I know, it's been a while. I'm working on it. :)
Long ago, when I was young, my father used to take me on trips to District 11. Such visits are usually discouraged, but as my older brother was the Head Peacekeeper in the District, we were overlooked. Technically, he is my half brother- a son from my father's previous marriage- but still, the position he holds is not a envied one, and his superiors try to keep him happy. Thus, our visits.
I was about six years old at the time of my first visit. Before we arrived, I didn't really understand that there was a place so drastically different from the Capitol. On the train ride there, however, my father explained everything that he could to me. He was the stylist for District 11's Hunger Games tributes (another reason for the government to be lenient with us; he was quite a good stylist, really), and so I assumed that he must know everything about those people.
I was very, very wrong, of course. But my father's explanation was good enough to prepare me for the way the district looked, at any rate.
Our train flashed through field after field. I was on my knees in my seat, my hands pressed flat against the glass. My wide eyes hungrily drank in the scenes before me. The wide fields of crops. The orchards. The little gatherings of shacks, looking so foreign to me. And the people- hunched over as they worked, most not even bothering to look up as we sped by.
I turned my head back to frown at my father. "Da," I asked haltingly, "Why are the kids working? And why was there that huge fence- is there something bad out there?"
My father sighed heavily through his nose, and he ran a hand through his hair, which was dyed a painfully bright shade of yellow. His eyes flickered uneasily towards the window. My frown deepened. I couldn't fathom why my question caused him such unease.
Finally, he replied in a slow and quiet voice. "The kids are working because that is their life in this district. And the fence… is to keep them in. Not to keep something else out."
I fell back into my seat with a thump. I looked up at my father after a moment, troubled. "Why? Have they been bad?"
My father shook his head, smiling rather sadly at me. "No, Cinna. The Peacekeepers are just afraid that they might be."
The moment the Peacekeepers are mentioned, I felt a little more at ease. My brother Jann was their leader, so they must be doing the right thing.
I fell into a bit of a stupor as the same old fields continue to roll by. After what seemed like an eternity to my whirring little mind, the train finally slowed to a halt in the back of the district's Justice Building. Bouncing with excitement, I tugged my father's hand as we exit the train to the little platform. There was a number of Peacekeepers waiting for us there, all dressed in white. I craned my neck, looking for my brother, but I saw no sign of him.
The Peacekeepers hurried us to a small building that would be our home for the next week. I dashed inside, and in a matter of minutes I had run through every corner of the place. I hurried back to my dad, who is just setting our bags down in the tiny living room, and I tugged on his jacket. He looked down at me distractedly. "Yes, Cinna?"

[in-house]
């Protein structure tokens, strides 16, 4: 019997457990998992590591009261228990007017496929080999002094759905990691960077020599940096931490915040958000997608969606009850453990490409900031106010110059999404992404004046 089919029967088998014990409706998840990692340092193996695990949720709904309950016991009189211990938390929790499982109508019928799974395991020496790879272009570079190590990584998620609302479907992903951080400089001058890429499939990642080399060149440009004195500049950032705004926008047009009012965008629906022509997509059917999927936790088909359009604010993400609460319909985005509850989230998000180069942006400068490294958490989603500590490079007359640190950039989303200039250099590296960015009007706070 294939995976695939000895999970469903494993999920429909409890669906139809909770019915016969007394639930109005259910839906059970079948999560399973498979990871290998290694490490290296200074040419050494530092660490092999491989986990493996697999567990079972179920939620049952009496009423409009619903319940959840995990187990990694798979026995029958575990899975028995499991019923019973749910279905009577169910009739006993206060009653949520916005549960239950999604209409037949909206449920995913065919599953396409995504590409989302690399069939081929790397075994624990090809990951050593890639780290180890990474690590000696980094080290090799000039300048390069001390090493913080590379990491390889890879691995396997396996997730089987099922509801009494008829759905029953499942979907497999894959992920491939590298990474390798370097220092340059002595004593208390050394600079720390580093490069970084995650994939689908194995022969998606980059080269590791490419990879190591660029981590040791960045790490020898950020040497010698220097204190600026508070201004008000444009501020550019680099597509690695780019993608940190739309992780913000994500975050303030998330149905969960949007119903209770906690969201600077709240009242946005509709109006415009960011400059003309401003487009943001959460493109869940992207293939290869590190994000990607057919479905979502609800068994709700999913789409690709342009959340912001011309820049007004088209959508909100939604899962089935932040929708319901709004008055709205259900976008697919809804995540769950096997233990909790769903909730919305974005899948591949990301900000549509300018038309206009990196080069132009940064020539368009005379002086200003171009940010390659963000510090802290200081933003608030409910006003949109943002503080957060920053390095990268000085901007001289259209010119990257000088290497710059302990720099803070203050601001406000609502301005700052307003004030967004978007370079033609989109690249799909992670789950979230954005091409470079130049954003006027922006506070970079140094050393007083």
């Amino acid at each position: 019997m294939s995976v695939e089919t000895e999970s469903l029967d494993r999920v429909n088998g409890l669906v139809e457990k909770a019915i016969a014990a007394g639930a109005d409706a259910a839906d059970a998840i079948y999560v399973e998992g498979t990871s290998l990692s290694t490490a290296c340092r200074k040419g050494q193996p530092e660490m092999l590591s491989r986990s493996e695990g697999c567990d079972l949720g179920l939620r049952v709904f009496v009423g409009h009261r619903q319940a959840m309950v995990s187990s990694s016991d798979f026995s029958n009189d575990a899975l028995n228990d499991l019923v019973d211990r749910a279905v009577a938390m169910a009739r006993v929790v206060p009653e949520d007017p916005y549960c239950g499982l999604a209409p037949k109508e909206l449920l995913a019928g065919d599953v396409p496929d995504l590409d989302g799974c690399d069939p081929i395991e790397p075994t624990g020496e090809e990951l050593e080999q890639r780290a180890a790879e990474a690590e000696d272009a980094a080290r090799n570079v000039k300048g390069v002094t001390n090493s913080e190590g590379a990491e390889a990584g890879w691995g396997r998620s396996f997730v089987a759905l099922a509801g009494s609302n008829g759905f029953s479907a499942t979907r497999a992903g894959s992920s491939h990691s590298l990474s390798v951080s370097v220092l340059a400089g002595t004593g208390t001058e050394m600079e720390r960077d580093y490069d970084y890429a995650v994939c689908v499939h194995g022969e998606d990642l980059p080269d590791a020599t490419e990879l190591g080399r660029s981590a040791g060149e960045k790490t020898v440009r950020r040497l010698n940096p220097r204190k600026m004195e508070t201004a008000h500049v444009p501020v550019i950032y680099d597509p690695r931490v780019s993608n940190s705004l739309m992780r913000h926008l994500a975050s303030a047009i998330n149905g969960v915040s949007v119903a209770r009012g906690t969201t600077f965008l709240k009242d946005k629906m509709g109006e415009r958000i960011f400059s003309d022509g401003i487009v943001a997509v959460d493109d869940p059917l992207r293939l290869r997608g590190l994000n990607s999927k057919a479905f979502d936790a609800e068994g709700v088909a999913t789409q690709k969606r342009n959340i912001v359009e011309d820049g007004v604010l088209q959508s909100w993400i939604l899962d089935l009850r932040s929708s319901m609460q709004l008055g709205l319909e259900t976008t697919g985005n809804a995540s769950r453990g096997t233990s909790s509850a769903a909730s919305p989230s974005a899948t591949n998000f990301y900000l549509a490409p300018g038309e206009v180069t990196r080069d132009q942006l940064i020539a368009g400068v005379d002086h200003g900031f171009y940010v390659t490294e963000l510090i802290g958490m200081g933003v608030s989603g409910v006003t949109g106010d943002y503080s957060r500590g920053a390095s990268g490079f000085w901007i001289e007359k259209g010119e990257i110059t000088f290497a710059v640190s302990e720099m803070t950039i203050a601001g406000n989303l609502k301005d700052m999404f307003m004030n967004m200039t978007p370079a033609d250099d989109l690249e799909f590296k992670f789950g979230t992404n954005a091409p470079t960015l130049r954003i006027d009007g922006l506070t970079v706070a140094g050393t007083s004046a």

"Da, it's too small! There's only this room, two bedrooms, and a little kitchen! I think my room at home is bigger than both of the bedrooms here." I drew my brows together, trying to put all of my displeasure into a single look. My father just sighed, however, and ruffled my brown hair. "Sorry, kiddo. That's just the way it is at a place like this. We'll be okay, though. It's only a week, right?" I scowled even deeper at these words, for they were heavily contradicted by his tight lips. Oh, well. At least I'd get to see Jann.
Just as the thought crossed my mind, I heard a strong, confident knock at the door. A smile spread across my father's face. "That must be Jann," he told me.
I literally jumped with excitement, and sprinted to the door. I tugged it open to see the welcoming arms of my dear brother. I leaped into his embrace, whooping. Jann, a wide grin on his tan face, cried, "Hey there, little Cinna! Good grief, you've gotten heavier." I giggled as he pretended to stumble under my weight. I knew it was a bluff, of course; I'd never met anyone as muscular as Jann.
He set me down and closed the door behind us before turning to hug my father. "It's so good to see you again, Da," he said enthusiastically. "I can almost pretend I'm back home now."
"That bad?" asked Da, raising his with a slight smile. Jan shook his head.
"It's just exhausting here," he said, and for the first time I noticed how truly tired he looked. He rubbed his short dark hair, and explained, "See, it's a lot of work for the Peacekeepers in 11. There's so much land, so many people…. And of course they all would like to see the lot of us burn, so we have to keep them under a tight watch. Organizing watches all the time- we're always having to make sure that no crops are stolen, or eaten while the people work… and the watches on top of the fence, of course. Speaking of which," Jann continued, turning to me with a grin, "How'd you like a view of 11 from the top of a watchtower, Cinna?"
"Oooh, yes, please!" I cried. I turned to my father, my eyes wide with excitement. "Da?"
He smiled at me, but I saw the hesitancy in his unnatural Capitol-blue eyes. "Jann, are you sure this will be safe?"
Jann nodded. "Oh, yes. Most definitely. There'll be some other Peacekeepers with us, and we're all armed."
My father still looked uneasy, but he caved in under my insistent "Pleasepleaseplease"s and Jann's confident smile. "All right," he muttered, a reluctant grin pulling at his mouth as he watched me punch the air.